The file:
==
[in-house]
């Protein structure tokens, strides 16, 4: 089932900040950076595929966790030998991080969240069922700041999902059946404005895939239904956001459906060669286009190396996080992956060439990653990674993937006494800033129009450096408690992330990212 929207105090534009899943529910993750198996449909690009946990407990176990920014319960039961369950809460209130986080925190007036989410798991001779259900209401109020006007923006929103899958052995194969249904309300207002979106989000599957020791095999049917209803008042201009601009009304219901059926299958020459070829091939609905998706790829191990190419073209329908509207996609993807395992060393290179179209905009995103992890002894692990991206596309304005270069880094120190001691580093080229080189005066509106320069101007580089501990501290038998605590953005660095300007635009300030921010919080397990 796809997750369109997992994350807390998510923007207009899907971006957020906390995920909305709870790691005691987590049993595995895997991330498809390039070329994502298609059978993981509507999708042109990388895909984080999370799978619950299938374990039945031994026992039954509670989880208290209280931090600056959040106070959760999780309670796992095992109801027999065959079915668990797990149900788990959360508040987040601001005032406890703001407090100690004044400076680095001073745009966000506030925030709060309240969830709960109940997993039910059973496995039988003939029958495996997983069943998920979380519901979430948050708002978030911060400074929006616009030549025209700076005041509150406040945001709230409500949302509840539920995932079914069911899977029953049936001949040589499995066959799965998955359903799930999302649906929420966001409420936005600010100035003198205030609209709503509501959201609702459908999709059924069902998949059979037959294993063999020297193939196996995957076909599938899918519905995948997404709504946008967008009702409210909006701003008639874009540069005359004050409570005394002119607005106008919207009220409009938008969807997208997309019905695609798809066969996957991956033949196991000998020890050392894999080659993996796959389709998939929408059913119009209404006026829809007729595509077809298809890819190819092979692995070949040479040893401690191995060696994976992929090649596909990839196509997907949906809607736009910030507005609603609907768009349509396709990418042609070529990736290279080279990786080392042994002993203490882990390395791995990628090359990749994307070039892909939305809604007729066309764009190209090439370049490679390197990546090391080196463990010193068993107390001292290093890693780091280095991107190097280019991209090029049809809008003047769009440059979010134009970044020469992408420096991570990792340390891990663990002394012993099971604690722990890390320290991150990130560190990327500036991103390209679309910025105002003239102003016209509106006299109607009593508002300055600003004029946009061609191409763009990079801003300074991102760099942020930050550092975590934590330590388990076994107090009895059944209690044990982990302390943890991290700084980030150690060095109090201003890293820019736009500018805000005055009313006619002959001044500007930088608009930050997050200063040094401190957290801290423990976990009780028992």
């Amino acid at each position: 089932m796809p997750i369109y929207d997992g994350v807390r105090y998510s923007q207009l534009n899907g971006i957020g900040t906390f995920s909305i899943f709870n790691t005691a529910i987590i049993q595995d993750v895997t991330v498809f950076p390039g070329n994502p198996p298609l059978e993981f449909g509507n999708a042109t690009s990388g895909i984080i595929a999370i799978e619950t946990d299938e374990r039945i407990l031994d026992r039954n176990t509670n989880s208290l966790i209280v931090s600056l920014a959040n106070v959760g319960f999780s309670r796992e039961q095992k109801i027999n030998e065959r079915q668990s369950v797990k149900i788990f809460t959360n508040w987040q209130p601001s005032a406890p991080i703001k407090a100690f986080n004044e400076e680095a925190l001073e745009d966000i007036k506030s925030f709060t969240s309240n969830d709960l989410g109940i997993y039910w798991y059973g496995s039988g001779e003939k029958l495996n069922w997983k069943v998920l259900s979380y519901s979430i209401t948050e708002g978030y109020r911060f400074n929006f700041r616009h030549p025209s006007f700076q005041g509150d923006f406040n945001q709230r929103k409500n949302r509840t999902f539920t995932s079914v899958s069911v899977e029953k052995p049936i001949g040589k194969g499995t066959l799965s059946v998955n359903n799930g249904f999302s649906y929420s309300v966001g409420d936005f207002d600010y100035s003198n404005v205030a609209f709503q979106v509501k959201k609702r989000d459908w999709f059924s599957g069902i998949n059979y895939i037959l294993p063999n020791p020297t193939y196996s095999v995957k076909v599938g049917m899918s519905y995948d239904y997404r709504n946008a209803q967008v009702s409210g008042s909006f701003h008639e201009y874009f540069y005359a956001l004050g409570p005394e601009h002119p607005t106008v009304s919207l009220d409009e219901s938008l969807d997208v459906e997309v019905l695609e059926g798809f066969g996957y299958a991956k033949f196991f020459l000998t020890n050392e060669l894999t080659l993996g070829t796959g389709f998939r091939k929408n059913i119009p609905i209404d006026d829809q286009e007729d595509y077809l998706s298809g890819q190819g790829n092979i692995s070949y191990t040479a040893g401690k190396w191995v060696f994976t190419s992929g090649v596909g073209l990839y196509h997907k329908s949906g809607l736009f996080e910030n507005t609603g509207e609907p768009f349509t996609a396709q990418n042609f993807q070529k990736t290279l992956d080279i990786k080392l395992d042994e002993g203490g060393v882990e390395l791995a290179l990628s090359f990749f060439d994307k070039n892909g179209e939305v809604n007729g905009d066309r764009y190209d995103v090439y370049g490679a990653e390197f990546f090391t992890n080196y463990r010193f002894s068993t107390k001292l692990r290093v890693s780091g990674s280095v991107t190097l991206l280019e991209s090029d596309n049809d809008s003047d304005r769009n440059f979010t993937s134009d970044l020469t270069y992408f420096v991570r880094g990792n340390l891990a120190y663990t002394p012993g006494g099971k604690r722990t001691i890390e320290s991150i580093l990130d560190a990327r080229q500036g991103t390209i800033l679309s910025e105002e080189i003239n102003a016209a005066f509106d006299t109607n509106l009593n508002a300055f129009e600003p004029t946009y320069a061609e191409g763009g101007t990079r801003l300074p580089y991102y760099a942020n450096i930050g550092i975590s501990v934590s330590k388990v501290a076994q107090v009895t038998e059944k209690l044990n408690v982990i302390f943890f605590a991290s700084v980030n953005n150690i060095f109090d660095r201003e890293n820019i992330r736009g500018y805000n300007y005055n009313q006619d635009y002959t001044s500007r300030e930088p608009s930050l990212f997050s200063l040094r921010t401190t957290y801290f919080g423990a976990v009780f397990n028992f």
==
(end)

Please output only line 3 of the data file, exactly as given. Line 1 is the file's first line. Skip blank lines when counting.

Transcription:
């Amino acid at each position: 089932m796809p997750i369109y929207d997992g994350v807390r105090y998510s923007q207009l534009n899907g971006i957020g900040t906390f995920s909305i899943f709870n790691t005691a529910i987590i049993q595995d993750v895997t991330v498809f950076p390039g070329n994502p198996p298609l059978e993981f449909g509507n999708a042109t690009s990388g895909i984080i595929a999370i799978e619950t946990d299938e374990r039945i407990l031994d026992r039954n176990t509670n989880s208290l966790i209280v931090s600056l920014a959040n106070v959760g319960f999780s309670r796992e039961q095992k109801i027999n030998e065959r079915q668990s369950v797990k149900i788990f809460t959360n508040w987040q209130p601001s005032a406890p991080i703001k407090a100690f986080n004044e400076e680095a925190l001073e745009d966000i007036k506030s925030f709060t969240s309240n969830d709960l989410g109940i997993y039910w798991y059973g496995s039988g001779e003939k029958l495996n069922w997983k069943v998920l259900s979380y519901s979430i209401t948050e708002g978030y109020r911060f400074n929006f700041r616009h030549p025209s006007f700076q005041g509150d923006f406040n945001q709230r929103k409500n949302r509840t999902f539920t995932s079914v899958s069911v899977e029953k052995p049936i001949g040589k194969g499995t066959l799965s059946v998955n359903n799930g249904f999302s649906y929420s309300v966001g409420d936005f207002d600010y100035s003198n404005v205030a609209f709503q979106v509501k959201k609702r989000d459908w999709f059924s599957g069902i998949n059979y895939i037959l294993p063999n020791p020297t193939y196996s095999v995957k076909v599938g049917m899918s519905y995948d239904y997404r709504n946008a209803q967008v009702s409210g008042s909006f701003h008639e201009y874009f540069y005359a956001l004050g409570p005394e601009h002119p607005t106008v009304s919207l009220d409009e219901s938008l969807d997208v459906e997309v019905l695609e059926g798809f066969g996957y299958a991956k033949f196991f020459l000998t020890n050392e060669l894999t080659l993996g070829t796959g389709f998939r091939k929408n059913i119009p609905i209404d006026d829809q286009e007729d595509y077809l998706s298809g890819q190819g790829n092979i692995s070949y191990t040479a040893g401690k190396w191995v060696f994976t190419s992929g090649v596909g073209l990839y196509h997907k329908s949906g809607l736009f996080e910030n507005t609603g509207e609907p768009f349509t996609a396709q990418n042609f993807q070529k990736t290279l992956d080279i990786k080392l395992d042994e002993g203490g060393v882990e390395l791995a290179l990628s090359f990749f060439d994307k070039n892909g179209e939305v809604n007729g905009d066309r764009y190209d995103v090439y370049g490679a990653e390197f990546f090391t992890n080196y463990r010193f002894s068993t107390k001292l692990r290093v890693s780091g990674s280095v991107t190097l991206l280019e991209s090029d596309n049809d809008s003047d304005r769009n440059f979010t993937s134009d970044l020469t270069y992408f420096v991570r880094g990792n340390l891990a120190y663990t002394p012993g006494g099971k604690r722990t001691i890390e320290s991150i580093l990130d560190a990327r080229q500036g991103t390209i800033l679309s910025e105002e080189i003239n102003a016209a005066f509106d006299t109607n509106l009593n508002a300055f129009e600003p004029t946009y320069a061609e191409g763009g101007t990079r801003l300074p580089y991102y760099a942020n450096i930050g550092i975590s501990v934590s330590k388990v501290a076994q107090v009895t038998e059944k209690l044990n408690v982990i302390f943890f605590a991290s700084v980030n953005n150690i060095f109090d660095r201003e890293n820019i992330r736009g500018y805000n300007y005055n009313q006619d635009y002959t001044s500007r300030e930088p608009s930050l990212f997050s200063l040094r921010t401190t957290y801290f919080g423990a976990v009780f397990n028992f």